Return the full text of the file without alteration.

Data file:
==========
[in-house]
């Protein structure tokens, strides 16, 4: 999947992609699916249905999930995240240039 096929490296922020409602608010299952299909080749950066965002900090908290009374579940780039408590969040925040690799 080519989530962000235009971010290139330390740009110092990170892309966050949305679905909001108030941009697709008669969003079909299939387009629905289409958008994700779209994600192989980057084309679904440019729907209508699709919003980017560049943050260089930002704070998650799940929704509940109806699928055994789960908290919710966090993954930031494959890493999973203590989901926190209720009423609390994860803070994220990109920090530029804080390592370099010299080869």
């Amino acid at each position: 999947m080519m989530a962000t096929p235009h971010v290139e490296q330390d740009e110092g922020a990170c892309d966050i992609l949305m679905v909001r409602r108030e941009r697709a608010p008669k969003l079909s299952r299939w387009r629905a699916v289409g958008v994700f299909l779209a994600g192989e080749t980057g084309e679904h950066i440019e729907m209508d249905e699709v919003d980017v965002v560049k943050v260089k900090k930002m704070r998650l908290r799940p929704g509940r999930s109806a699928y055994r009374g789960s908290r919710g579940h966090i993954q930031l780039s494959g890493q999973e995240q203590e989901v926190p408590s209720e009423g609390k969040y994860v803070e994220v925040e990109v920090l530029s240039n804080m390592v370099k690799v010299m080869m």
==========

[in-house]
């Protein structure tokens, strides 16, 4: 999947992609699916249905999930995240240039 096929490296922020409602608010299952299909080749950066965002900090908290009374579940780039408590969040925040690799 080519989530962000235009971010290139330390740009110092990170892309966050949305679905909001108030941009697709008669969003079909299939387009629905289409958008994700779209994600192989980057084309679904440019729907209508699709919003980017560049943050260089930002704070998650799940929704509940109806699928055994789960908290919710966090993954930031494959890493999973203590989901926190209720009423609390994860803070994220990109920090530029804080390592370099010299080869």
């Amino acid at each position: 999947m080519m989530a962000t096929p235009h971010v290139e490296q330390d740009e110092g922020a990170c892309d966050i992609l949305m679905v909001r409602r108030e941009r697709a608010p008669k969003l079909s299952r299939w387009r629905a699916v289409g958008v994700f299909l779209a994600g192989e080749t980057g084309e679904h950066i440019e729907m209508d249905e699709v919003d980017v965002v560049k943050v260089k900090k930002m704070r998650l908290r799940p929704g509940r999930s109806a699928y055994r009374g789960s908290r919710g579940h966090i993954q930031l780039s494959g890493q999973e995240q203590e989901v926190p408590s209720e009423g609390k969040y994860v803070e994220v925040e990109v920090l530029s240039n804080m390592v370099k690799v010299m080869m």